If you’re one of those people entering the so-called “Golden Years” of their lives, it can be stressful to find enough money to do the things that you want to do. It’s a time when you are likely no longer earning the type of weekly income provided by a steady job. That can put a lot of pressure on your Social Security payments and whatever retirement account you might have to get you the funds that you need to live.
Of course, there is always the option to continue investing money, just as you have likely all of your life. When you get older, your needs from your investment options will likely be altered. It’s not so much at that point about building up a huge amount, unless you’re planning on leaving a large amount for those left behind. Investment in later years becomes much more about maintenance of what you already have and safety in terms of not losing large amounts of what could be a dwindling amount of capital.
Speaking of capital, one way to get an immediate influx of that is to sell your life insurance, which could be a great option as you get older and the policy you took on in younger years no longer makes much sense. Here are some of the positives and negatives associated with different investment options for late in life.
One of the concerns that a retiree or older person on a fixed income carries around is that they will lose the money that they already have. Without the earning power to compensate, this can be a catastrophic event. That’s why older individuals need to be careful with equities, which can be the most volatile of all investment options. And yet there should be some exposure to stocks in your portfolio because they also represent the potential for a big gain if chosen wisely.
The number-one benefit of the bond market to retirees is that it provides safety. When an investor puts money in bonds, they can generally be assured that it will be returned to them with a little bit of profit along the way. It is rare that a bond investment will provide an out-and-out loss, although investors have to be sure to back issuers with great ratings so that no default occurs. The concern about bonds is that they may not make enough income to match inflation, which is why your exposure should not be limited only to them.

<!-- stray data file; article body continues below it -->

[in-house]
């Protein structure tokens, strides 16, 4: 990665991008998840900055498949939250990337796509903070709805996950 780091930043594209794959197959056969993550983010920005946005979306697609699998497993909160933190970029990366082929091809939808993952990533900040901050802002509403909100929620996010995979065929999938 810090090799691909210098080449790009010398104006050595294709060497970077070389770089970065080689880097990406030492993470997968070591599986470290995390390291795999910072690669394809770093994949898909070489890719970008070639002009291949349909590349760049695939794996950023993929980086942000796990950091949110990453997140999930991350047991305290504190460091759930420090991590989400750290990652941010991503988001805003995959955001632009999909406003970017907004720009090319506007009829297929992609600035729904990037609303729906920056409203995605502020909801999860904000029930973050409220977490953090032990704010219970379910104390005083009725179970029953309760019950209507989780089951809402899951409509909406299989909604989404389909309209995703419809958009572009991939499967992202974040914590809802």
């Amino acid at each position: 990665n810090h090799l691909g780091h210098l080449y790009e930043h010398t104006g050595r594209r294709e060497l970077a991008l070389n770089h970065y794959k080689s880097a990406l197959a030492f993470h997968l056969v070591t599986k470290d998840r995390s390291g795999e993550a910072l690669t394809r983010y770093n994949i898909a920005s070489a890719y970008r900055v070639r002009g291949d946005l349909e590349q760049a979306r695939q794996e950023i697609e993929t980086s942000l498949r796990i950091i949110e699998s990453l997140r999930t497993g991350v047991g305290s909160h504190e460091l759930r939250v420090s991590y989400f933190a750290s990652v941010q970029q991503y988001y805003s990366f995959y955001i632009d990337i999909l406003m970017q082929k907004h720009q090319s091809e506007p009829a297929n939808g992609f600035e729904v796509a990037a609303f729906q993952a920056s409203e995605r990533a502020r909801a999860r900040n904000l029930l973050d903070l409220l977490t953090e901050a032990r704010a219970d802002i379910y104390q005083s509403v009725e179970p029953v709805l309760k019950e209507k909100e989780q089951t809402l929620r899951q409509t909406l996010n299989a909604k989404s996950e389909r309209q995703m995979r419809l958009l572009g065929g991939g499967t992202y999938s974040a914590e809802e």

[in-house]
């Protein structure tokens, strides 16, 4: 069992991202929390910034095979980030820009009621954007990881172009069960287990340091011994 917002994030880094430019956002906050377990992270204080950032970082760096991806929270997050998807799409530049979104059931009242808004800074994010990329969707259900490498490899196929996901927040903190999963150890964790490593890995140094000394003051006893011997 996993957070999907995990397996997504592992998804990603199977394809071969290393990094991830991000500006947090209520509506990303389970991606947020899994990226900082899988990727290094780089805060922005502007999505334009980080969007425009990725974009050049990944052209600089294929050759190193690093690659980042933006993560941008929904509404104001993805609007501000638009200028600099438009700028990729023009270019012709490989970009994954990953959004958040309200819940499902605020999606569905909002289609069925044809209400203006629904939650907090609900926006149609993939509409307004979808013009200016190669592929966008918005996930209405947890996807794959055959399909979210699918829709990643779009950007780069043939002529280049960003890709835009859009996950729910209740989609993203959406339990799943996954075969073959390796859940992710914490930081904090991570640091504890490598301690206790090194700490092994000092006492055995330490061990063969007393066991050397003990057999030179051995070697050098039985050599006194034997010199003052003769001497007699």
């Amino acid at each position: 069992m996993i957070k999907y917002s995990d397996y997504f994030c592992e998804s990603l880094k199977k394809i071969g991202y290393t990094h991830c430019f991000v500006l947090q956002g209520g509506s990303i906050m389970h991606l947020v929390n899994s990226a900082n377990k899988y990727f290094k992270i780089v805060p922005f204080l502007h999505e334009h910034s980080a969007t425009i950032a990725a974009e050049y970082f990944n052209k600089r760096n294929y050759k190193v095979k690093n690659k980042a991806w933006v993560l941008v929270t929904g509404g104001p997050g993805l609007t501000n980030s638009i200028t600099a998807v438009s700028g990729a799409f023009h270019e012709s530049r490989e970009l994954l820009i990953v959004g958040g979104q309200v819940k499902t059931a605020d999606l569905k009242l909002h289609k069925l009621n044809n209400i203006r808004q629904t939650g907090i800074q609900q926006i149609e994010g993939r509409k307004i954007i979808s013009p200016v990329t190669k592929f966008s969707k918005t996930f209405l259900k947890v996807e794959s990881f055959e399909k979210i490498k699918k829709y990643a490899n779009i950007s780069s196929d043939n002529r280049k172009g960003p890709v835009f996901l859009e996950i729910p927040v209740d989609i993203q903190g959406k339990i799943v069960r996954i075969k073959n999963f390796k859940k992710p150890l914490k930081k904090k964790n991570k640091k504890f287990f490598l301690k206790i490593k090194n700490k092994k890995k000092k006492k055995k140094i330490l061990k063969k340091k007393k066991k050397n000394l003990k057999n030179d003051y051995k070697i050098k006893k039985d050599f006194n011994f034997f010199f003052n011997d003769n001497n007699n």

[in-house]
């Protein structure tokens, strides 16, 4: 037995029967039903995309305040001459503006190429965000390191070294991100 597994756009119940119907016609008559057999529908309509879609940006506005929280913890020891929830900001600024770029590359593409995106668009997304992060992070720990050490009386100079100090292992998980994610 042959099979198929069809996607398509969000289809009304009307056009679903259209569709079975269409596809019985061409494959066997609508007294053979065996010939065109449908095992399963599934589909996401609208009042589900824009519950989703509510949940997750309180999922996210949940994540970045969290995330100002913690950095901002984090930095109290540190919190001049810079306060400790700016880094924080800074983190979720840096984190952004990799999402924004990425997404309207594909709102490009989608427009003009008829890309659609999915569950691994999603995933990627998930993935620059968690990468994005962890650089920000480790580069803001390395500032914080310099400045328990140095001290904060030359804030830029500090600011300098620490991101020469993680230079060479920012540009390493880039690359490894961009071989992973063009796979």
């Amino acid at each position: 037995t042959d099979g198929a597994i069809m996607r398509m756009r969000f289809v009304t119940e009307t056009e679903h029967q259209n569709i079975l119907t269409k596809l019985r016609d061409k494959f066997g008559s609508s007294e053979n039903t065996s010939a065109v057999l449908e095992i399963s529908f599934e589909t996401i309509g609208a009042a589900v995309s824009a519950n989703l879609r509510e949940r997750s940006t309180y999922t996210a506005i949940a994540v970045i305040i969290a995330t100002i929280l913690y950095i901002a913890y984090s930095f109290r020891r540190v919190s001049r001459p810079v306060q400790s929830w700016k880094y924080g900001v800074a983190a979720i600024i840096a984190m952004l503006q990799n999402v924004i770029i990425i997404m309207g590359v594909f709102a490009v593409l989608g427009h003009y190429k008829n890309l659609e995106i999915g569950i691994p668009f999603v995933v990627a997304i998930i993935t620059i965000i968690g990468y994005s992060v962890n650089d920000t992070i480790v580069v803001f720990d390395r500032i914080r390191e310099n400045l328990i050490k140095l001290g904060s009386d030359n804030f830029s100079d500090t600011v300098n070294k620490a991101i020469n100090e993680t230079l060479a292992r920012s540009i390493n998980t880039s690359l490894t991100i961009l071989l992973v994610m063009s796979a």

Stretching Out Your Options
When you’ve reached a certain point in your life where you’ve become settled, there is more of an opportunity to take risks on investment opportunities that are outside the box. For instance, if one of your kids or relatives is starting a business, you might want to put money in to get in on the ground floor. Don’t be limited to the obvious choices; broaden your investment horizons and you might just stumble on a late-life goldmine.
Make sure to delineate the goals that you want your retirement investments to meet. Then choose wisely, but don’t be afraid to strike when you see an opportunity so that those “Golden Years” might shine even brighter.
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